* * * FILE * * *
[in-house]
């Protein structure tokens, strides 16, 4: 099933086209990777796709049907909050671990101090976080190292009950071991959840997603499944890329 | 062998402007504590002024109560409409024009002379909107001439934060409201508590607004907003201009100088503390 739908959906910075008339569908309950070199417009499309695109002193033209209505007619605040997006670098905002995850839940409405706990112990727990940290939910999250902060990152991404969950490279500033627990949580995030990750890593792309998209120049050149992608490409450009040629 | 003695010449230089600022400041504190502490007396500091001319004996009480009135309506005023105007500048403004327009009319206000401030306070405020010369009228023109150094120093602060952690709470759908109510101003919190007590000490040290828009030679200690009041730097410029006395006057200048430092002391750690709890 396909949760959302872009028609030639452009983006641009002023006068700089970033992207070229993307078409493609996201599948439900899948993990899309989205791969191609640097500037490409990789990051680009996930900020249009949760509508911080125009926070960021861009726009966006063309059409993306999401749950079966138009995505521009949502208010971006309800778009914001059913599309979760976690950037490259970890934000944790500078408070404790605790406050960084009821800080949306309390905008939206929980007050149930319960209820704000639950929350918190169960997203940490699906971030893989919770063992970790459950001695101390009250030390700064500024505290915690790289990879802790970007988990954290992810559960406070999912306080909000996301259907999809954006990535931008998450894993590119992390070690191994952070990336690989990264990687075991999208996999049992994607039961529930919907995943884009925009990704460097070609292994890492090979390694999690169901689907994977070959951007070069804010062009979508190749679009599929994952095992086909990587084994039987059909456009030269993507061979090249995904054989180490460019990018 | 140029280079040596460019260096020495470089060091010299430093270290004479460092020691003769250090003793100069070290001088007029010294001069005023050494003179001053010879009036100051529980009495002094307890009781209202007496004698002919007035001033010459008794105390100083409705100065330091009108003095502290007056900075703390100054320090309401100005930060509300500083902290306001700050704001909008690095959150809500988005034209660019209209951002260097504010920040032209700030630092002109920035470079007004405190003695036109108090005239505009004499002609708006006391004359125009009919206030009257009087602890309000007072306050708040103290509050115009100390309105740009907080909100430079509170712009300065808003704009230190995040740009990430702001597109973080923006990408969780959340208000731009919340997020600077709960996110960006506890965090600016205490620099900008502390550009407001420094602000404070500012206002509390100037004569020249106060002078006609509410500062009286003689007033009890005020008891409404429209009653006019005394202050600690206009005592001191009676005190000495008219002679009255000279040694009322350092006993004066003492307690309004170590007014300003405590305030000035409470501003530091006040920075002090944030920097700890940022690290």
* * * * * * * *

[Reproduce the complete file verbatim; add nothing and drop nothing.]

[in-house]
């Protein structure tokens, strides 16, 4: 099933086209990777796709049907909050671990101090976080190292009950071991959840997603499944890329 | 062998402007504590002024109560409409024009002379909107001439934060409201508590607004907003201009100088503390 739908959906910075008339569908309950070199417009499309695109002193033209209505007619605040997006670098905002995850839940409405706990112990727990940290939910999250902060990152991404969950490279500033627990949580995030990750890593792309998209120049050149992608490409450009040629 | 003695010449230089600022400041504190502490007396500091001319004996009480009135309506005023105007500048403004327009009319206000401030306070405020010369009228023109150094120093602060952690709470759908109510101003919190007590000490040290828009030679200690009041730097410029006395006057200048430092002391750690709890 396909949760959302872009028609030639452009983006641009002023006068700089970033992207070229993307078409493609996201599948439900899948993990899309989205791969191609640097500037490409990789990051680009996930900020249009949760509508911080125009926070960021861009726009966006063309059409993306999401749950079966138009995505521009949502208010971006309800778009914001059913599309979760976690950037490259970890934000944790500078408070404790605790406050960084009821800080949306309390905008939206929980007050149930319960209820704000639950929350918190169960997203940490699906971030893989919770063992970790459950001695101390009250030390700064500024505290915690790289990879802790970007988990954290992810559960406070999912306080909000996301259907999809954006990535931008998450894993590119992390070690191994952070990336690989990264990687075991999208996999049992994607039961529930919907995943884009925009990704460097070609292994890492090979390694999690169901689907994977070959951007070069804010062009979508190749679009599929994952095992086909990587084994039987059909456009030269993507061979090249995904054989180490460019990018 | 140029280079040596460019260096020495470089060091010299430093270290004479460092020691003769250090003793100069070290001088007029010294001069005023050494003179001053010879009036100051529980009495002094307890009781209202007496004698002919007035001033010459008794105390100083409705100065330091009108003095502290007056900075703390100054320090309401100005930060509300500083902290306001700050704001909008690095959150809500988005034209660019209209951002260097504010920040032209700030630092002109920035470079007004405190003695036109108090005239505009004499002609708006006391004359125009009919206030009257009087602890309000007072306050708040103290509050115009100390309105740009907080909100430079509170712009300065808003704009230190995040740009990430702001597109973080923006990408969780959340208000731009919340997020600077709960996110960006506890965090600016205490620099900008502390550009407001420094602000404070500012206002509390100037004569020249106060002078006609509410500062009286003689007033009890005020008891409404429209009653006019005394202050600690206009005592001191009676005190000495008219002679009255000279040694009322350092006993004066003492307690309004170590007014300003405590305030000035409470501003530091006040920075002090944030920097700890940022690290």